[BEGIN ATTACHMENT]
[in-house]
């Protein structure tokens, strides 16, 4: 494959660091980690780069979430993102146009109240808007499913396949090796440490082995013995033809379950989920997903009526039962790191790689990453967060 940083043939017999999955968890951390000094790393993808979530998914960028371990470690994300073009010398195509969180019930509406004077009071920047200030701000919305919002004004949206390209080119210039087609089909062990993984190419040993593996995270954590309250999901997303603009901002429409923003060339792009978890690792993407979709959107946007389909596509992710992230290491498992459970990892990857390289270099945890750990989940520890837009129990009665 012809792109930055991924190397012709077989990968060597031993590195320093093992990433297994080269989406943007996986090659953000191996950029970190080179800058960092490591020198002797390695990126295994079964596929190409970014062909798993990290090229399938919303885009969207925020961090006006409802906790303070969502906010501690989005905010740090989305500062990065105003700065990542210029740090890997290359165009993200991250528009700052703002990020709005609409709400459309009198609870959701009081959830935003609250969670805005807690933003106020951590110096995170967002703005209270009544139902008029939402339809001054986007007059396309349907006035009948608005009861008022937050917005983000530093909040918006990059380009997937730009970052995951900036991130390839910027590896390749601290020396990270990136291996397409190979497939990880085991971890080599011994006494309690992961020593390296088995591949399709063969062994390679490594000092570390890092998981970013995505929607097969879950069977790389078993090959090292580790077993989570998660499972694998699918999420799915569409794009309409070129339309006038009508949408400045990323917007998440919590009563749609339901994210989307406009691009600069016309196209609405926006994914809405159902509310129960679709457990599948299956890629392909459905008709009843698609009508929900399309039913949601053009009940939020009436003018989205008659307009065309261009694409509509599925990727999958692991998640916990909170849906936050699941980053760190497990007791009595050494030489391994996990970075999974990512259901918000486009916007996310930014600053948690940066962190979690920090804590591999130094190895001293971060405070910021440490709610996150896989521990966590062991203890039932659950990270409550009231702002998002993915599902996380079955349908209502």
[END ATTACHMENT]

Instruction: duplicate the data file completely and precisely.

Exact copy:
[in-house]
């Protein structure tokens, strides 16, 4: 494959660091980690780069979430993102146009109240808007499913396949090796440490082995013995033809379950989920997903009526039962790191790689990453967060 940083043939017999999955968890951390000094790393993808979530998914960028371990470690994300073009010398195509969180019930509406004077009071920047200030701000919305919002004004949206390209080119210039087609089909062990993984190419040993593996995270954590309250999901997303603009901002429409923003060339792009978890690792993407979709959107946007389909596509992710992230290491498992459970990892990857390289270099945890750990989940520890837009129990009665 012809792109930055991924190397012709077989990968060597031993590195320093093992990433297994080269989406943007996986090659953000191996950029970190080179800058960092490591020198002797390695990126295994079964596929190409970014062909798993990290090229399938919303885009969207925020961090006006409802906790303070969502906010501690989005905010740090989305500062990065105003700065990542210029740090890997290359165009993200991250528009700052703002990020709005609409709400459309009198609870959701009081959830935003609250969670805005807690933003106020951590110096995170967002703005209270009544139902008029939402339809001054986007007059396309349907006035009948608005009861008022937050917005983000530093909040918006990059380009997937730009970052995951900036991130390839910027590896390749601290020396990270990136291996397409190979497939990880085991971890080599011994006494309690992961020593390296088995591949399709063969062994390679490594000092570390890092998981970013995505929607097969879950069977790389078993090959090292580790077993989570998660499972694998699918999420799915569409794009309409070129339309006038009508949408400045990323917007998440919590009563749609339901994210989307406009691009600069016309196209609405926006994914809405159902509310129960679709457990599948299956890629392909459905008709009843698609009508929900399309039913949601053009009940939020009436003018989205008659307009065309261009694409509509599925990727999958692991998640916990909170849906936050699941980053760190497990007791009595050494030489391994996990970075999974990512259901918000486009916007996310930014600053948690940066962190979690920090804590591999130094190895001293971060405070910021440490709610996150896989521990966590062991203890039932659950990270409550009231702002998002993915599902996380079955349908209502």